My usual performance is to make PW every game turn but one, although I have done a bit better and a bit worse, but this is usually how it goes for me. There are numerous ways to play for PW. A great card is Operation Cascade, especially when used in the Solomons or in the Marshall Islands. Another key mechanism is to prosecute offensive operations in the China-Burma-India (CBI) theater, where you do not need amphibious lift to advance. You may want to check out the strategy article that I wrote for c3i, which was well received.

Anyway, feel free to ask me any questions on strategy as they occur to you.


Mark
Denny,

I'll risk going a step further than Mark. You might not have been collecting your B-29 improvements to Political Will - he alluded to that.

Also, be sure that you are playing with the most recent version of the rules. ( http://members.tripod.com/~MarkHerman/eotsrules.html ). In Rule 16.47 you'll note that your Progress of War penalty is linked to the amount of ASPs that the Allies have. So usually in Turn 4, you'll only need to recapture 3 hexes. If the War In Europe has gone poorly, this could be even lower.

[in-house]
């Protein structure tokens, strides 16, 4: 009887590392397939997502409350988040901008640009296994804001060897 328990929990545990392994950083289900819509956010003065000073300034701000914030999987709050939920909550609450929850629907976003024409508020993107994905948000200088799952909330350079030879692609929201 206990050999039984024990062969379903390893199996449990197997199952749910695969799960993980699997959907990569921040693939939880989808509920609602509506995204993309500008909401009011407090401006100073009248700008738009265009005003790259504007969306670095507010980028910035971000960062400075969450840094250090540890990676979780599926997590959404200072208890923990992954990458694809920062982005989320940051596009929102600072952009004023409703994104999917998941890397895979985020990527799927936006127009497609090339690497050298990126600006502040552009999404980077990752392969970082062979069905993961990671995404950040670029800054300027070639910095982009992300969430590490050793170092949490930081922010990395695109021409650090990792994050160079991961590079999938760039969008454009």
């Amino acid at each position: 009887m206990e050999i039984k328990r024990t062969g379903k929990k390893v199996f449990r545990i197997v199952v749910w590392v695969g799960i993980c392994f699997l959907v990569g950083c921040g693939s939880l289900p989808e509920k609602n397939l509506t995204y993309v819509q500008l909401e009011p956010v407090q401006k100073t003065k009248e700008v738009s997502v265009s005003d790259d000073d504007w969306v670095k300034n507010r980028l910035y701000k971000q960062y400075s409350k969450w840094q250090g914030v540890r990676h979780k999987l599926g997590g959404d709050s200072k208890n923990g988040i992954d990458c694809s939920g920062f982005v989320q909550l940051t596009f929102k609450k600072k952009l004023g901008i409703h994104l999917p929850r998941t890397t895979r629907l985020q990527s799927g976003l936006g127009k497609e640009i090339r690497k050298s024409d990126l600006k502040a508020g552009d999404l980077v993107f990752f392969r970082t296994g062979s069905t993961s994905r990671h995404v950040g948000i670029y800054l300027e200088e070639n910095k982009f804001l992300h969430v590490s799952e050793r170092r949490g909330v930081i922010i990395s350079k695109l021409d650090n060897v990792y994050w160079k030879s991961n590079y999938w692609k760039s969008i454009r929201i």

Thank you both for your hints regarding the Will - in the last few games the Will went to Zero before I got the B-29 bombers. Operation Cascade is really helpful, but unfortunately, I got the card only in my first game when I used it to capture five islands simultaneously. I never met this card again, it tended to hide at the end of the deck ;) In turn 4 I almost always have to capture only 3 hexes. I don't have any problems with the four hexes during the first turns; they become problematic during turns 7-8. I played 5 EotS games so far, so I guess the problem isn't entirely based on a bad card hand but also on some sub-par newbie US gameplay. In addition, I'm still trying to figure out how to use the British efficiently; they always hang around Rangoon (which they always successfully defended), but until now they never convincingly advanced South. This is another aspect of the game I will have to work out, so there is much work for me to do. Nevertheless, I really like the challenge offered by the game. The strategy guide is a good clue, as well as studying game replays by more seasoned players. After all, I'm optimistic that my Allies will free the Pacific one day :)